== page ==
Troubleshoot mariadb pods

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  • Let's say we have a Kubernetes cluster in Google Cloud and we've performed the deployment of a Mariadb cluster with 1 primary instances and 2 read replicas.

    After some time of activity, we notice that the Mariadb main pod keeps crashing and restarting and you wonder, what could it be?

    Review the logs

    The very first step of troubleshooting our pods it's to check the logs.
    To do so, identify first the pod name in our namespace:

    kubectl  get pods -n mariadb-1
    
     kubectl  get pods -n mariadb-1
    NAME                                  READY   STATUS      RESTARTS   AGE
    mariadb-1-deployer-1225393596-czs5w   0/1     Completed   0          13d
    mariadb-1-mariadb-0                   2/2     Running     0          96m
    mariadb-1-mariadb-secondary-0         1/1     Running     1          6d4h
    mariadb-1-mariadb-secondary-1         1/1     Running     1          13d
    

    Then, get the logs by using:

    kubectl logs mariadb-1-mariadb-0  -n mariadb-1
    
    2020-03-04  1:36:17 0 [Note] InnoDB: Starting crash recovery from checkpoint LSN=2626073630
    2020-03-04  1:36:18 0 [Note] InnoDB: Last binlog file './mysql-bin.000057', position 718622
    2020-03-04  1:36:19 0 [Note] InnoDB: 128 out of 128 rollback segments are active.
    2020-03-04  1:36:19 0 [Note] InnoDB: Removed temporary tablespace data file: "ibtmp1"
    2020-03-04  1:36:19 0 [Note] InnoDB: Creating shared tablespace for temporary tables
    2020-03-04  1:36:19 0 [Note] InnoDB: Setting file './ibtmp1' size to 12 MB. Physically writing the file full; Please wait ...
    2020-03-04  1:36:19 0 [Note] InnoDB: File './ibtmp1' size is now 12 MB.
    2020-03-04  1:36:19 0 [Note] InnoDB: 10.3.22 started; log sequence number 2626073639; transaction id 73045993
    

    We can see clearly on the first line that our database is recovering from a crash. Nevertheless, this log won't give us more details.

    The next step would be to connect to our pod and try to get more information. To so:

    kubectl exec -it mariadb-1-mariadb-0  -n mariadb-1 /bin/bash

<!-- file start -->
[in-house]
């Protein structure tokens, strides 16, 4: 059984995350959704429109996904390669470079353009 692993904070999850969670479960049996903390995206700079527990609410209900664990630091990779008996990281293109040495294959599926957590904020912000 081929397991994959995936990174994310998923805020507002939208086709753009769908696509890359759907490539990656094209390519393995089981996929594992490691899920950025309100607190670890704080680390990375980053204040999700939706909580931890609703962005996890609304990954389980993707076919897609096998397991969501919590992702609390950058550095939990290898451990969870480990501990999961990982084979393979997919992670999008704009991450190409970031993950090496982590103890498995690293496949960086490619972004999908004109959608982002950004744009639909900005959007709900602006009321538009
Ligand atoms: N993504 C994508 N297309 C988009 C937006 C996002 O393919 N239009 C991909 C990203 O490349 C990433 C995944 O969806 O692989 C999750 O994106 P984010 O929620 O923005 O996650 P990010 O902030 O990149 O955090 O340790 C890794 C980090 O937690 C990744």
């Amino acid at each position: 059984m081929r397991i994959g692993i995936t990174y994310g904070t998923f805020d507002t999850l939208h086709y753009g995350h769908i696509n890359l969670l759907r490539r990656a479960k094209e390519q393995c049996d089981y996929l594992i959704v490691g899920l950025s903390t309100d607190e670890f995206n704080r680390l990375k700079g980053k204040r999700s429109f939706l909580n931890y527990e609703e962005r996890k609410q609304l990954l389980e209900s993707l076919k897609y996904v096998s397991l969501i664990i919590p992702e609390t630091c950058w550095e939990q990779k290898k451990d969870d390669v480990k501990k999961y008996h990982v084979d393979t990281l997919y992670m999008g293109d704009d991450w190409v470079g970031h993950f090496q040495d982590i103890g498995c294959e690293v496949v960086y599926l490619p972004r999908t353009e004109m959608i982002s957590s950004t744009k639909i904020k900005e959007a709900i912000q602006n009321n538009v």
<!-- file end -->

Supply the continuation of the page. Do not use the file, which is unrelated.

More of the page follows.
Once inside the pod, we can perform some basic linux troubleshooting. We can try by using dmesg

    [1178727.643114] Memory cgroup out of memory: Kill process 1338764 (k8s_metadata) score 119 or sacrifice child
    [1178727.653058] Killed process 1338764 (k8s_metadata) total-vm:525388kB, anon-rss:23952kB, file-rss:2796kB, shmem-rss:0kB
    

    Interesting fact, we can see a process kill due to lack of memory

    Additionally we can check the namespace events and describe the pods to gather extra information

    kubectl describe pod/mariadb-1-mariadb-0 -n mariadb-1
    
    kubectl get events -n mariadb-1
    

    Review the metrics

    If we go to our cloud provider monitoring our defined tool and we look for our pod in the period of time when it crashed
    we can observe the Used Memory and the Requested

    alt text

    As per the official documentantion: Requests and limits are the mechanisms Kubernetes uses to control resources such as CPU and memory. Requests are what the container is guaranteed to get. If a container requests a resource, Kubernetes will only schedule it on a node that can give it that resource.

    Taking this in consideration, we need to guarantee that our Pod will have at least our currant usage plus any possible spike.

    If we check the official mariadb documentation or use the mysql calculator with the default parameters: https://www.mysqlcalculator.com/, the minimum to run is about 576mb

    Update the requests

    Now that we have identified the problem, it's time to fix our Deployment or Statefulset.
    To do so, we will identify first the Statefulset or Deployment name:

    kubectl get statefulset -n mariadb-1
    
    kubectl get statefulset -n mariadb-1
    NAME                          READY   AGE
    mariadb-1-mariadb             1/1     13d
    mariadb-1-mariadb-secondary   2/2     13d
    

    Then, we can edit by typing:

    kubectl edit statefulset mariadb-1-mariadb -n mariadb-1
    

    Once in the edit mode, we need to locate the requests parameters:

            resources:
              requests:
                cpu: 100m
                memory: 100Mi
    

    We just need to adjust the values for the memory parameter:

            resources:
              requests:
                cpu: 100m
                memory: 800Mi
    

    Once we save the changes, please be aware that the current pods will be terminated and new pods will be deployed

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